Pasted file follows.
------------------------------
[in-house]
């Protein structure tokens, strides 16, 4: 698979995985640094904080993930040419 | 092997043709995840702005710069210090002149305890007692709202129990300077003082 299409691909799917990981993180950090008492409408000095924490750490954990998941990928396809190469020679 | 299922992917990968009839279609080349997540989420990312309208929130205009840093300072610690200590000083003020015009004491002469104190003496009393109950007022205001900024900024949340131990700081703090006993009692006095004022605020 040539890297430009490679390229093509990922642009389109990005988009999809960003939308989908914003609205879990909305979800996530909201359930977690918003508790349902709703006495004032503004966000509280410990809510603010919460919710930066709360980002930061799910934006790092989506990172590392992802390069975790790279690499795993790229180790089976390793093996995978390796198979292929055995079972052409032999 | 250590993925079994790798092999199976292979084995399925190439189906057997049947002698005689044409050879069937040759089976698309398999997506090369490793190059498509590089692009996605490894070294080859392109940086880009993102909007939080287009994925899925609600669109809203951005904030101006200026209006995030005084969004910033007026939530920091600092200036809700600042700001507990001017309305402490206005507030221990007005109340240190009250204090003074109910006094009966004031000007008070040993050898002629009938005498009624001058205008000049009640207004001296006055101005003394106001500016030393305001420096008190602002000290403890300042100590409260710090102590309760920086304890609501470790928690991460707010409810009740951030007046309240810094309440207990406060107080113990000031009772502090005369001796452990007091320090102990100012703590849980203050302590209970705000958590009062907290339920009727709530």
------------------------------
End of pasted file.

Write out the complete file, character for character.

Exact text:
[in-house]
């Protein structure tokens, strides 16, 4: 698979995985640094904080993930040419 | 092997043709995840702005710069210090002149305890007692709202129990300077003082 299409691909799917990981993180950090008492409408000095924490750490954990998941990928396809190469020679 | 299922992917990968009839279609080349997540989420990312309208929130205009840093300072610690200590000083003020015009004491002469104190003496009393109950007022205001900024900024949340131990700081703090006993009692006095004022605020 040539890297430009490679390229093509990922642009389109990005988009999809960003939308989908914003609205879990909305979800996530909201359930977690918003508790349902709703006495004032503004966000509280410990809510603010919460919710930066709360980002930061799910934006790092989506990172590392992802390069975790790279690499795993790229180790089976390793093996995978390796198979292929055995079972052409032999 | 250590993925079994790798092999199976292979084995399925190439189906057997049947002698005689044409050879069937040759089976698309398999997506090369490793190059498509590089692009996605490894070294080859392109940086880009993102909007939080287009994925899925609600669109809203951005904030101006200026209006995030005084969004910033007026939530920091600092200036809700600042700001507990001017309305402490206005507030221990007005109340240190009250204090003074109910006094009966004031000007008070040993050898002629009938005498009624001058205008000049009640207004001296006055101005003394106001500016030393305001420096008190602002000290403890300042100590409260710090102590309760920086304890609501470790928690991460707010409810009740951030007046309240810094309440207990406060107080113990000031009772502090005369001796452990007091320090102990100012703590849980203050302590209970705000958590009062907290339920009727709530």